China’s Global Climate Boost
Chinese President Xi Jinping's recent announcement that China aims to be carbon neutral before 2060 has sent positive shock waves through the climate-policy world. The European Union should now pick up where China left off and make its own 2050 net-zero emissions target legally binding.
BEIJING – In his video address to the United Nations General Assembly in September, Chinese President Xi Jinping announced a slight improvement of China’s 2015 Paris climate agreement pledge: national carbon dioxide emissions should now peak before 2030 rather than around 2030. That might not seem like much, but, paired with Xi’s additional declaration that China aims to be carbon neutral before 2060, the address sent positive shock waves through the climate-policy world.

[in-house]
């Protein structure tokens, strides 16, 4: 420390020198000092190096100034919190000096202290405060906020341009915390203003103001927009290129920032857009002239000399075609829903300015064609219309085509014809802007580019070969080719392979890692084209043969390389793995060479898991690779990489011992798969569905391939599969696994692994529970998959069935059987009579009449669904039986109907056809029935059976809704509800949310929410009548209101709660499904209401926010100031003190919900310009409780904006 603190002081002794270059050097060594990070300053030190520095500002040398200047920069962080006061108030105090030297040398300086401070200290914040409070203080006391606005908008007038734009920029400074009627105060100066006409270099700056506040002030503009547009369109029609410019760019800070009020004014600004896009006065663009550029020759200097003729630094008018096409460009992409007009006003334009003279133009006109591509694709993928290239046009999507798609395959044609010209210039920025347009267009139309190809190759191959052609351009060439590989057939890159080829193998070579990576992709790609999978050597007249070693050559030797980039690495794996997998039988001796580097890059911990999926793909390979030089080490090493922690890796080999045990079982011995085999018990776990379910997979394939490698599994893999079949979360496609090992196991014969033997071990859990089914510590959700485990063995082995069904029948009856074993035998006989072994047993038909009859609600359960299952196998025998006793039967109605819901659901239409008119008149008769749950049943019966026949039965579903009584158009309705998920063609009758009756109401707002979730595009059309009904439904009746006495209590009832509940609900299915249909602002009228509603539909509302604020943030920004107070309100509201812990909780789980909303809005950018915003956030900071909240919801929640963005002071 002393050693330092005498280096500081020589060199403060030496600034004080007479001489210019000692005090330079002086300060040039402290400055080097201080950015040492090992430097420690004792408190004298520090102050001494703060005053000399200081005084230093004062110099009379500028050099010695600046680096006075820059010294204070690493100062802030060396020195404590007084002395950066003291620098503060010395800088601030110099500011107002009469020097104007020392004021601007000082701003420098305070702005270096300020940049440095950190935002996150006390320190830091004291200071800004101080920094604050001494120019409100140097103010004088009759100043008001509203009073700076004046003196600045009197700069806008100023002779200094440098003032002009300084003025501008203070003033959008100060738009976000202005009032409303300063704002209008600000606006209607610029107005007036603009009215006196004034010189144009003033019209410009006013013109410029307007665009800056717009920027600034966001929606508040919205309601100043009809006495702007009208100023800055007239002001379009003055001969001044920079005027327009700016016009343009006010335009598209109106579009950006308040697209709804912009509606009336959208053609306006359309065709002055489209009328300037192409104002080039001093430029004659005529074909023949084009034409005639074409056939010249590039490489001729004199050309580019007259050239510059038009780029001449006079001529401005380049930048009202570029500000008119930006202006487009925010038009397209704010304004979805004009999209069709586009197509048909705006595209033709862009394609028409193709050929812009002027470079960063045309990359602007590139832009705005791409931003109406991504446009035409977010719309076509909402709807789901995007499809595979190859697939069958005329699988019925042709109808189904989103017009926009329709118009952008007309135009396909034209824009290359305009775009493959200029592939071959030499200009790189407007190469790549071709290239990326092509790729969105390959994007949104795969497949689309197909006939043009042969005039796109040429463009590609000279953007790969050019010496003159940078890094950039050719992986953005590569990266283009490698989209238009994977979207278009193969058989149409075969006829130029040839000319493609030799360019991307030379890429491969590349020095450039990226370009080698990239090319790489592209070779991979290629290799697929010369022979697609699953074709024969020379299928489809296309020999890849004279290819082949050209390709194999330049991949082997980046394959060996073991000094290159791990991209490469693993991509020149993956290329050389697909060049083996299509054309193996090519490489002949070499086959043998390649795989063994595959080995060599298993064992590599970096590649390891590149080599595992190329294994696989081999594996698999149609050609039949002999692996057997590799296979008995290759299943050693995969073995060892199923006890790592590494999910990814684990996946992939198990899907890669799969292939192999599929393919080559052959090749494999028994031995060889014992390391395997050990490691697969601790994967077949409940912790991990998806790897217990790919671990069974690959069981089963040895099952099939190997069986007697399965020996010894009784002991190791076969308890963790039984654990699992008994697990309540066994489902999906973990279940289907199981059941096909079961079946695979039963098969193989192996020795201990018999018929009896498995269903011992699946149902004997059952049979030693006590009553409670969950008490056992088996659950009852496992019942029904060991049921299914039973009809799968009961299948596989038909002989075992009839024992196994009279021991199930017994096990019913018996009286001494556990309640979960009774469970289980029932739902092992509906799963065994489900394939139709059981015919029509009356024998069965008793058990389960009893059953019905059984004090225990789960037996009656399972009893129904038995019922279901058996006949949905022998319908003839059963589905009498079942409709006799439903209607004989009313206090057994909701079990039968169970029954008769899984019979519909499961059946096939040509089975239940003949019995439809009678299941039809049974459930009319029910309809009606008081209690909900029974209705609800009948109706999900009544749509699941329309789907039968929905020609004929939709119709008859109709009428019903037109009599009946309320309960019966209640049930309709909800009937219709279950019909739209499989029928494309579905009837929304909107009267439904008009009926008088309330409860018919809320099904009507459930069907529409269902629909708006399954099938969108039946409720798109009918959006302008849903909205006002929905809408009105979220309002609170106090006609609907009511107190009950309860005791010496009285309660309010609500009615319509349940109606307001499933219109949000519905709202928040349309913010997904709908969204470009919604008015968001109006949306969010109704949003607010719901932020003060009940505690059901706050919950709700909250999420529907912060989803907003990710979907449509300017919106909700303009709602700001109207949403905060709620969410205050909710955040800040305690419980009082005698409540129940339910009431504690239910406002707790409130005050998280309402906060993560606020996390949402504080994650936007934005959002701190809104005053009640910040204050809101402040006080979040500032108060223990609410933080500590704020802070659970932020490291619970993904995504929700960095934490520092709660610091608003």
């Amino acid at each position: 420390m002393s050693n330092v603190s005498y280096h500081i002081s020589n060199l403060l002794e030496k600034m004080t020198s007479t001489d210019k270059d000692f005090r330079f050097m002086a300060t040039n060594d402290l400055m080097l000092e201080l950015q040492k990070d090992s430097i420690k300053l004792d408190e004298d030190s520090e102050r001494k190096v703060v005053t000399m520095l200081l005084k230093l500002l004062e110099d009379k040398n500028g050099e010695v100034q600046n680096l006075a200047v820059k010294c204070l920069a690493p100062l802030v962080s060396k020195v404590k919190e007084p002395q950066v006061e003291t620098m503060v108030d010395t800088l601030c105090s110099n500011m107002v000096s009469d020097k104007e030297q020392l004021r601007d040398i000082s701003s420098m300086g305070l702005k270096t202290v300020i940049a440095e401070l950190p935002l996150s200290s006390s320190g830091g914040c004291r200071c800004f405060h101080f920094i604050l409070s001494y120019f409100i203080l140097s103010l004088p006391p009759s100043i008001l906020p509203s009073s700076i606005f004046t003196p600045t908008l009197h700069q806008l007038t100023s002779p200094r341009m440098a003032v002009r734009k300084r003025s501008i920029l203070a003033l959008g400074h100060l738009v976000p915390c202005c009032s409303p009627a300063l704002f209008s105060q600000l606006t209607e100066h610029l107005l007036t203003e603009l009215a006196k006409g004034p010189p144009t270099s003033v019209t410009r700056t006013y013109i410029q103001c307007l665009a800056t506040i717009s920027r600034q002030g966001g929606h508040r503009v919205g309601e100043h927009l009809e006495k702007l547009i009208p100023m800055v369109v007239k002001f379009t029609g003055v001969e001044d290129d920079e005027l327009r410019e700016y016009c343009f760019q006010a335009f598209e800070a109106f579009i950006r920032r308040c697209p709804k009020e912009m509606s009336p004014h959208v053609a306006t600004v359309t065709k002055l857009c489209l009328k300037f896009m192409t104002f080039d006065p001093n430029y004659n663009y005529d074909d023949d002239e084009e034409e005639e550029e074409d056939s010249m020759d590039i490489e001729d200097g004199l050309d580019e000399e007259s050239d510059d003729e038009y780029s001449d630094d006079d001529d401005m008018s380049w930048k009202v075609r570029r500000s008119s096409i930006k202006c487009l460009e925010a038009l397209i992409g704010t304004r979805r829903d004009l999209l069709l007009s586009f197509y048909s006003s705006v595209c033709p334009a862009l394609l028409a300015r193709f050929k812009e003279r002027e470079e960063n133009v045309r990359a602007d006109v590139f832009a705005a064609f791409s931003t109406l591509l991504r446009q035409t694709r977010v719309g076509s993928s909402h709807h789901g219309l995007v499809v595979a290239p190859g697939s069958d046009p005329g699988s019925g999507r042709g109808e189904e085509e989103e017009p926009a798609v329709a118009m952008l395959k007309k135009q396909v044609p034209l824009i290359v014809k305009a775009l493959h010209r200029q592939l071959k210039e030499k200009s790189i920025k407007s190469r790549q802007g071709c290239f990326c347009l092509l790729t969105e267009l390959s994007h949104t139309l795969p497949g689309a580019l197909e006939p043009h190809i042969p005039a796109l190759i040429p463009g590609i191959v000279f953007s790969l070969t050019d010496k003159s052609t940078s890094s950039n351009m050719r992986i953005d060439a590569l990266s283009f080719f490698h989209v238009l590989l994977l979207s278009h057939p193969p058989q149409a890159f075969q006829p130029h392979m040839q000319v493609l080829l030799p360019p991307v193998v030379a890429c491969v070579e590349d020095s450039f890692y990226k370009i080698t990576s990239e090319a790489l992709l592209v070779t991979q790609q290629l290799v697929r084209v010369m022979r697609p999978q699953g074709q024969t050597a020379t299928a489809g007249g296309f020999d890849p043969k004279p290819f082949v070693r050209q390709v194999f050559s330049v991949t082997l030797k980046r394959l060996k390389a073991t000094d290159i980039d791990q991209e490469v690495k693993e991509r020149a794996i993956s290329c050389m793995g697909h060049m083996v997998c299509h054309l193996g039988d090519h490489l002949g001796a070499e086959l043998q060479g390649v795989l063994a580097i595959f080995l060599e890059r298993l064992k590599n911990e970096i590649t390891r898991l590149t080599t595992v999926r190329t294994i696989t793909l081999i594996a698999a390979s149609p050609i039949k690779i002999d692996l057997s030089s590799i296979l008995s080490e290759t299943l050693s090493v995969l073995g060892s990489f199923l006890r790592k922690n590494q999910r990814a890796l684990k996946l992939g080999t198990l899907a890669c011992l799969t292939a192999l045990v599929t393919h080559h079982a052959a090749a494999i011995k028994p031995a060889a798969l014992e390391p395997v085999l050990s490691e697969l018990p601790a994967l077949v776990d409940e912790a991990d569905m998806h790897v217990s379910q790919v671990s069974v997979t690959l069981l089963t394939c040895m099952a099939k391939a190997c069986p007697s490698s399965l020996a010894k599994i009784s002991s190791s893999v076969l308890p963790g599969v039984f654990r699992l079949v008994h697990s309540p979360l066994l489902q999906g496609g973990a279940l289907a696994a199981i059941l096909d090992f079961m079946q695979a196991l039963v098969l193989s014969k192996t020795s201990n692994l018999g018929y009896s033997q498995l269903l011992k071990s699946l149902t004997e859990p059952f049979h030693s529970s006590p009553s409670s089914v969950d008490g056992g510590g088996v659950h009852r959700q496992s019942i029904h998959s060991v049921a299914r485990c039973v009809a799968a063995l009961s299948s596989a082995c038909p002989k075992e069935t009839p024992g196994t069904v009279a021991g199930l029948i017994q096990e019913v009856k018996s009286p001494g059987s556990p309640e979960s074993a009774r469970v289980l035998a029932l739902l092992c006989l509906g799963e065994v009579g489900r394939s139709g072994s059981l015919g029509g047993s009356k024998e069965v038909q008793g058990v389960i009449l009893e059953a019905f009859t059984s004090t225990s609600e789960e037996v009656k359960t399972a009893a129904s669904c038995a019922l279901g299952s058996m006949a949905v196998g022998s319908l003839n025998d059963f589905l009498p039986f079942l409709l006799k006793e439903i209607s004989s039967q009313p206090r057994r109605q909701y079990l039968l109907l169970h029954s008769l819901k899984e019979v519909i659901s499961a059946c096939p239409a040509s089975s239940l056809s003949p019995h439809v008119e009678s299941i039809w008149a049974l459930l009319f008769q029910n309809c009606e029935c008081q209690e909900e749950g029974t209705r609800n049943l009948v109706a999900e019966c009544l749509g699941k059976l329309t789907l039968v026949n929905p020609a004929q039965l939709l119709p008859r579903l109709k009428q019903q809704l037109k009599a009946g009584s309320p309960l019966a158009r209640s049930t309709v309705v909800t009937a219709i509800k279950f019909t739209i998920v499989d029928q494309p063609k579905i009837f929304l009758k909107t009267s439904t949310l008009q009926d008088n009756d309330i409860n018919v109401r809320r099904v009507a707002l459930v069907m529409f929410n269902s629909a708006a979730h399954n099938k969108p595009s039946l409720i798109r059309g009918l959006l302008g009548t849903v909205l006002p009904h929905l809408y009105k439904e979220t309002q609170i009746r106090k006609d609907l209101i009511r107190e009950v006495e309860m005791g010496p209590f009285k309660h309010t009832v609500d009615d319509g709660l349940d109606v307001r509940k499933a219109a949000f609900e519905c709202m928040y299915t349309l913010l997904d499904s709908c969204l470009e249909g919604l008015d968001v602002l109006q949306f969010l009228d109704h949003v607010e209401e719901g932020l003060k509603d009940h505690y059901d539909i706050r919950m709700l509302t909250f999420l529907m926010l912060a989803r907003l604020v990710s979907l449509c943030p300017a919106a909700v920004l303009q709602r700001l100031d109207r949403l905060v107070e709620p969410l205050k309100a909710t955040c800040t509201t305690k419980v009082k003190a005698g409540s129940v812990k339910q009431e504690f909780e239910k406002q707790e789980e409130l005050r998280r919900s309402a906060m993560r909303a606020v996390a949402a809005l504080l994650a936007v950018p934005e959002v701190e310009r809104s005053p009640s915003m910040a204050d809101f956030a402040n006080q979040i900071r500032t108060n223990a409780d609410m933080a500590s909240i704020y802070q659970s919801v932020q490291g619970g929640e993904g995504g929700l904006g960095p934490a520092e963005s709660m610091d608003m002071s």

Decades of impressive GDP growth have made China the world’s second-largest economy, bigger than the next three (Japan, Germany, and India) combined. But the outside world still often associates China with coal dependence, rising CO2 emissions, and polluted air – and rightly so.
China is thus arguably the modern era’s first “hybrid” superpower: a global leader that does not yet have a fully advanced economy. And Xi’s two-phase climate pledge reflects how the Chinese themselves see their hybrid status.